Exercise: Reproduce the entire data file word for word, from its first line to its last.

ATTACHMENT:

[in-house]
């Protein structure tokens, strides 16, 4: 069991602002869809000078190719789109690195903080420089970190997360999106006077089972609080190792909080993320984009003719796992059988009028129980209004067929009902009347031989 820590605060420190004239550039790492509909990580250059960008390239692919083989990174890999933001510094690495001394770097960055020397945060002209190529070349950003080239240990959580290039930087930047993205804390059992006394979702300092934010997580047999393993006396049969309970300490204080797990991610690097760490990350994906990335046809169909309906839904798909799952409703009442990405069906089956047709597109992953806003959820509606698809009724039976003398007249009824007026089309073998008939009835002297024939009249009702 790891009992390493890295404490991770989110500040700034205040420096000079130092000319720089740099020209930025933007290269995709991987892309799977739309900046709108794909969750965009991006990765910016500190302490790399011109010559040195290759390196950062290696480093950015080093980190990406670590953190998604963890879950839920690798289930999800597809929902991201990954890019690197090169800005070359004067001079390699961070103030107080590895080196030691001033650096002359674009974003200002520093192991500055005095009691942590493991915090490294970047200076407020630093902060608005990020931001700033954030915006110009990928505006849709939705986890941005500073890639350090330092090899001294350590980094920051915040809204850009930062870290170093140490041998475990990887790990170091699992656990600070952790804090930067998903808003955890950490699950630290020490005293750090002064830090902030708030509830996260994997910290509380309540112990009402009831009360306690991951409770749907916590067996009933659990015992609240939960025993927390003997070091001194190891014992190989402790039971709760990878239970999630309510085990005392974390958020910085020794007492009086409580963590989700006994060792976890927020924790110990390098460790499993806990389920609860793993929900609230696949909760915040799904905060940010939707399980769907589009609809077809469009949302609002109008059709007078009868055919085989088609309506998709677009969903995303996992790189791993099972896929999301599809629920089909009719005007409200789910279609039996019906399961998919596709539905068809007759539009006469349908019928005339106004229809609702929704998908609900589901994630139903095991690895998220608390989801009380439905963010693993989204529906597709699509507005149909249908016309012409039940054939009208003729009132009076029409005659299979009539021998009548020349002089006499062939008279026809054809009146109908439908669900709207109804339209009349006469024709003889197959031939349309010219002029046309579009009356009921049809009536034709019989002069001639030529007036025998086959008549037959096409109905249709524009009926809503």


[in-house]
């Protein structure tokens, strides 16, 4: 069991602002869809000078190719789109690195903080420089970190997360999106006077089972609080190792909080993320984009003719796992059988009028129980209004067929009902009347031989 820590605060420190004239550039790492509909990580250059960008390239692919083989990174890999933001510094690495001394770097960055020397945060002209190529070349950003080239240990959580290039930087930047993205804390059992006394979702300092934010997580047999393993006396049969309970300490204080797990991610690097760490990350994906990335046809169909309906839904798909799952409703009442990405069906089956047709597109992953806003959820509606698809009724039976003398007249009824007026089309073998008939009835002297024939009249009702 790891009992390493890295404490991770989110500040700034205040420096000079130092000319720089740099020209930025933007290269995709991987892309799977739309900046709108794909969750965009991006990765910016500190302490790399011109010559040195290759390196950062290696480093950015080093980190990406670590953190998604963890879950839920690798289930999800597809929902991201990954890019690197090169800005070359004067001079390699961070103030107080590895080196030691001033650096002359674009974003200002520093192991500055005095009691942590493991915090490294970047200076407020630093902060608005990020931001700033954030915006110009990928505006849709939705986890941005500073890639350090330092090899001294350590980094920051915040809204850009930062870290170093140490041998475990990887790990170091699992656990600070952790804090930067998903808003955890950490699950630290020490005293750090002064830090902030708030509830996260994997910290509380309540112990009402009831009360306690991951409770749907916590067996009933659990015992609240939960025993927390003997070091001194190891014992190989402790039971709760990878239970999630309510085990005392974390958020910085020794007492009086409580963590989700006994060792976890927020924790110990390098460790499993806990389920609860793993929900609230696949909760915040799904905060940010939707399980769907589009609809077809469009949302609002109008059709007078009868055919085989088609309506998709677009969903995303996992790189791993099972896929999301599809629920089909009719005007409200789910279609039996019906399961998919596709539905068809007759539009006469349908019928005339106004229809609702929704998908609900589901994630139903095991690895998220608390989801009380439905963010693993989204529906597709699509507005149909249908016309012409039940054939009208003729009132009076029409005659299979009539021998009548020349002089006499062939008279026809054809009146109908439908669900709207109804339209009349006469024709003889197959031939349309010219002029046309579009009356009921049809009536034709019989002069001639030529007036025998086959008549037959096409109905249709524009009926809503």